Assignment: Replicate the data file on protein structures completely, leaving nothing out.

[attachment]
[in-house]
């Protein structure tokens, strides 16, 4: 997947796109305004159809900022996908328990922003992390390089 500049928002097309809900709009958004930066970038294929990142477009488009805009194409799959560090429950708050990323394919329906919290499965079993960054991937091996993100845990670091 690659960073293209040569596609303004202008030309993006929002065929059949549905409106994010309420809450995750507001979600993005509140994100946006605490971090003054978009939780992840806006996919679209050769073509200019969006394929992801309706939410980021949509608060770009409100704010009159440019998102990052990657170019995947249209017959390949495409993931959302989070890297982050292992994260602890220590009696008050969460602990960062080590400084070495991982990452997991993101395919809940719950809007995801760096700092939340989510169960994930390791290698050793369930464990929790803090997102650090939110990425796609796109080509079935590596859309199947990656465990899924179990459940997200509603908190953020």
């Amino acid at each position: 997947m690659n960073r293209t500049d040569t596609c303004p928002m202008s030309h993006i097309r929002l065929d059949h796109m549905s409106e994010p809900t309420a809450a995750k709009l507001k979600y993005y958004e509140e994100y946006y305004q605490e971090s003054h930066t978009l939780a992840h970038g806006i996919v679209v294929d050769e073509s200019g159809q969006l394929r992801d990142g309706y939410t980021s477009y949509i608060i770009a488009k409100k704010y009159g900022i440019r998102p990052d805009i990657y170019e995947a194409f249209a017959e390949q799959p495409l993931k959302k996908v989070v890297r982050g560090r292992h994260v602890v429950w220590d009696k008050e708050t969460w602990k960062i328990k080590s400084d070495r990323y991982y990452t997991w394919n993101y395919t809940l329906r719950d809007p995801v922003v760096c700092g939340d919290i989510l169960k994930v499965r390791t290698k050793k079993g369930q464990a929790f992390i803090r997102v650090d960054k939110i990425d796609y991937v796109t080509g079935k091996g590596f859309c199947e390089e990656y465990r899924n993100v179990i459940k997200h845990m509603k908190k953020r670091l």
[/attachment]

[in-house]
């Protein structure tokens, strides 16, 4: 997947796109305004159809900022996908328990922003992390390089 500049928002097309809900709009958004930066970038294929990142477009488009805009194409799959560090429950708050990323394919329906919290499965079993960054991937091996993100845990670091 690659960073293209040569596609303004202008030309993006929002065929059949549905409106994010309420809450995750507001979600993005509140994100946006605490971090003054978009939780992840806006996919679209050769073509200019969006394929992801309706939410980021949509608060770009409100704010009159440019998102990052990657170019995947249209017959390949495409993931959302989070890297982050292992994260602890220590009696008050969460602990960062080590400084070495991982990452997991993101395919809940719950809007995801760096700092939340989510169960994930390791290698050793369930464990929790803090997102650090939110990425796609796109080509079935590596859309199947990656465990899924179990459940997200509603908190953020």
């Amino acid at each position: 997947m690659n960073r293209t500049d040569t596609c303004p928002m202008s030309h993006i097309r929002l065929d059949h796109m549905s409106e994010p809900t309420a809450a995750k709009l507001k979600y993005y958004e509140e994100y946006y305004q605490e971090s003054h930066t978009l939780a992840h970038g806006i996919v679209v294929d050769e073509s200019g159809q969006l394929r992801d990142g309706y939410t980021s477009y949509i608060i770009a488009k409100k704010y009159g900022i440019r998102p990052d805009i990657y170019e995947a194409f249209a017959e390949q799959p495409l993931k959302k996908v989070v890297r982050g560090r292992h994260v602890v429950w220590d009696k008050e708050t969460w602990k960062i328990k080590s400084d070495r990323y991982y990452t997991w394919n993101y395919t809940l329906r719950d809007p995801v922003v760096c700092g939340d919290i989510l169960k994930v499965r390791t290698k050793k079993g369930q464990a929790f992390i803090r997102v650090d960054k939110i990425d796609y991937v796109t080509g079935k091996g590596f859309c199947e390089e990656y465990r899924n993100v179990i459940k997200h845990m509603k908190k953020r670091l």